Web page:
≡ Menu

Rename file from command line

We can use the built-in command line utility rename to change the name or extension of a file. Note that this command is just to rename a file keeping it in the same folder and can’t be used to move to another folder. See below rename command’s syntax explained with examples.

Syntax of rename command:

rename  file_path  new_name


rename  d:\data\file1.doc file2.doc

After executing the above command we’ll have file2.doc in the folder d:\data

Change file extensions in bulk using rename command

We can change the extension of a set of files in one step using rename command. For example, you have set of files with extension .html and you want to rename them to .txt.  You can do this with the below command

rename  *.html   *.txt

Rename command works in all Windows versions – XP, Vista and Windows 7.


  1. If the files is being used by a program, then rename command fails with below error.
    C:\>rename data.xlsx newdata.xlsx
    The process cannot access the file because it is being used by
    another process.
  2. You also need to have sufficient privileges to rename the file.
    c:\>rename c:\windows\csc test
    Access is denied.
  3. Rename changes just the file name, it does not convert a file from one type to another. For example, if you rename a file from mp4 to mp3 extension, it does not change the file format. Renaming a doc file 'mydocument.docx' to 'mydocument.pdf' does not make the file readable in Acrobat Reader.
10 comments… add one
  • Aaron Brinkley

    Does the command have to be executed in the root directory, or can it be done in a subdirectory that is in the root directory? Also, can a directory be renamed (EXAMPLE: renaming Dell.dir to Newname.dir)?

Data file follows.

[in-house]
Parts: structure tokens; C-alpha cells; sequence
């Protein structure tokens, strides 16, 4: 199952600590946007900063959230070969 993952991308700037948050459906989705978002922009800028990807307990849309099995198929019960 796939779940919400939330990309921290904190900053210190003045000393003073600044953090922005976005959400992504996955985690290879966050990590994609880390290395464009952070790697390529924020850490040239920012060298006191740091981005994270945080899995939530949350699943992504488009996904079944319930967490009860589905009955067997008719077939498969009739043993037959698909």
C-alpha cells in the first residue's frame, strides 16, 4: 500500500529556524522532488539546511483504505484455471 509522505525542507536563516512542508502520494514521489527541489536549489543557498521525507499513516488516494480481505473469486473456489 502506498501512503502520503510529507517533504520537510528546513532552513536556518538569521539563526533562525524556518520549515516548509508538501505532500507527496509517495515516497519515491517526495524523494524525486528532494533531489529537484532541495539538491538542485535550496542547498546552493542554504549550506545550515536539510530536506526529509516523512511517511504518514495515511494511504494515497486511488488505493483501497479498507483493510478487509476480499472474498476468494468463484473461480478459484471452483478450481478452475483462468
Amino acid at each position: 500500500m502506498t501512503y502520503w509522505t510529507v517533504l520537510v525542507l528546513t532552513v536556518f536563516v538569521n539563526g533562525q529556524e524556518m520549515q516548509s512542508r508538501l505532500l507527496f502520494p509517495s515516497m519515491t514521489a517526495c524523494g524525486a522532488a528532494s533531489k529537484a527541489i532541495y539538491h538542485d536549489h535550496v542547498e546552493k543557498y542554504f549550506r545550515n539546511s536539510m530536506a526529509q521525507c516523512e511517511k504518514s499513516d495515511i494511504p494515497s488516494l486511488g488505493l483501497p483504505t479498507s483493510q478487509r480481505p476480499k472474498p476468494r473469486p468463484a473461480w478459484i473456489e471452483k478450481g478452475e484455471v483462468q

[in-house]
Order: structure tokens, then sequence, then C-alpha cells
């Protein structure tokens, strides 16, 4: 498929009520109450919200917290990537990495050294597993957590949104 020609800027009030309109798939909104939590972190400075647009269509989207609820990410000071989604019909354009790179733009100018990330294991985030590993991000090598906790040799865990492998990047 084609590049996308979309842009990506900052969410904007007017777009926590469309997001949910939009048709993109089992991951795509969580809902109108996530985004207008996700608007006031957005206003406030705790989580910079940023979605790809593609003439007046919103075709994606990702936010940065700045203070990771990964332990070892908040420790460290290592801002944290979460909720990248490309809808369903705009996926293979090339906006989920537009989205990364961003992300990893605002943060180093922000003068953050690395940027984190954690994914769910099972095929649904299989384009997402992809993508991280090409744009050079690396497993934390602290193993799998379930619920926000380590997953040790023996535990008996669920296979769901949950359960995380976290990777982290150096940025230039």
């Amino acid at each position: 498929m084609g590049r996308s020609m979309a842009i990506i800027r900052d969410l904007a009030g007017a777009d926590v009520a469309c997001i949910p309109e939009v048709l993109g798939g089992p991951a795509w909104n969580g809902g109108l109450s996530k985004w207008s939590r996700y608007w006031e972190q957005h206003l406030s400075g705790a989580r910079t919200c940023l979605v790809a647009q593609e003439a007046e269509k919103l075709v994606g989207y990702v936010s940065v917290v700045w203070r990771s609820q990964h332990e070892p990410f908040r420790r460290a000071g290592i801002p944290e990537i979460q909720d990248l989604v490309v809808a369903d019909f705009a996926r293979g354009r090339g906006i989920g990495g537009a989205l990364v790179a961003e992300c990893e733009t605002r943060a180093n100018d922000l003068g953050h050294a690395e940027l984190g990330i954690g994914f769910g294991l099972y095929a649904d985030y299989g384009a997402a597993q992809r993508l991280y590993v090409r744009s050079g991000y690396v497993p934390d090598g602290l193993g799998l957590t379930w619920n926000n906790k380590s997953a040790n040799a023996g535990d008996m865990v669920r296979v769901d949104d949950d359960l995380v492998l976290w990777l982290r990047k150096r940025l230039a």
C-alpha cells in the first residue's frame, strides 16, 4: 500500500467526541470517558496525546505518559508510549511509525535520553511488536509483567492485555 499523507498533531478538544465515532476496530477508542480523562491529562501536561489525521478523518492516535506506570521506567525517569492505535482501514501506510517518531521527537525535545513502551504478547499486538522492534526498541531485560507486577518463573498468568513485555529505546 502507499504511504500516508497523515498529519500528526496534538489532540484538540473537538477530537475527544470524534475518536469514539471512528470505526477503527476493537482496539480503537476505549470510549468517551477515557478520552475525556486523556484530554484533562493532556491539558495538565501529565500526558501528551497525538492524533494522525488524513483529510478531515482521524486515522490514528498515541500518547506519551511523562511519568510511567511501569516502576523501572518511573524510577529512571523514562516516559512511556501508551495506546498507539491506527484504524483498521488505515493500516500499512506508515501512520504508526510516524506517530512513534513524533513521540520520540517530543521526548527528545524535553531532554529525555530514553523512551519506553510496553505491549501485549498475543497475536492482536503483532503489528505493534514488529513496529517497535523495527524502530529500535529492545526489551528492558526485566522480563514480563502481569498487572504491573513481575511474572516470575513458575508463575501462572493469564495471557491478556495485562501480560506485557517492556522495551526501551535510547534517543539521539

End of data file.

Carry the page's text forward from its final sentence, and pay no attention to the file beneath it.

• ritz

    this command gives repeating of filename when there are more then 40 files in the folders ?
    any solution for renaming 100s of file ???

  • harsha

    i have
    4299999940_M_harsha.png these type of files in several sub folders, with similar name structure(42 as first part of name, 40_M_harsha as last part of name.. in between 6digits(which may contain 42 and 40 also.in this example it has 999999))
    i have to rename it as 99999..i.e, remove first and last part of file name which is common for all files in the subfolder
    another examples:
    4292345640_M_harsha.png -> 923456
    4291424040_M_harsha.png -> 914240
    could u please help

  • cameron

    how do I rename a file by keeping the last 20 characters. I have random file names however the last 20 characters are what I want to keep. They are dates and a document ID.

  • rivera cook

    filename too long cannot rename Please now setup new rename

  • jonathan

    I use, Batch Rename Files Tool. You can easily found hier BatchRenameFiles.org that allows you to quickly rename all the files in a specified directory.

  • Edward Lye

    Simple stuff. Been there and done that but I have a mess of files that contain a “%20” or several in the filename. I need help to sort this out. My REXX program has produced a batch file containing lines like these:

    ren “CORN%2~1.JPG” corn_escaLator.jpg
    ren “CHOCO%~1.JPG” choco_Lady.jpg
    ren “CAT%20~4.JPG” cat_wet_getting_bathed.jpg
    ren “CAT%20~3.JPG” cat_burrito.jpg
    ren “CAT%20~2.JPG” cat_bra.jpg
    ren “CAT%20~1.JPG” cat_bite_nose.jpg
    ren “BOOTY%~1.JPG” booty_cake.jpg
    ren “BIRD%2~2.JPG” bird_watersLide.jpg
    ren “BIRD%2~1.JPG” bird_mouth_dog.jpg
    ren “BIG%20~1.JPG” big_mac.jpg
    ren “BANK%2~1.JPG” bank_cake.jpg
    ren “ANGEL%~1.JPG” angeL_of_war.jpg

    Suffice to say it isn’t working as intended. I get tons of
    “The system cannot find the file specified.” messages.

    I prefer not to use the powershell whether I have it or not in case I need to run this in a more primitive Windows. I have tried rename instead of ren and without double quotes. I have administrator privileges.

    I am running Windows7 32-bit.



  • A.Nonny.Mouse

    I use windows 10, and I did the steps, even in the location but it ‘couldn’t find the file specified.’ Please help.

Leave a Comment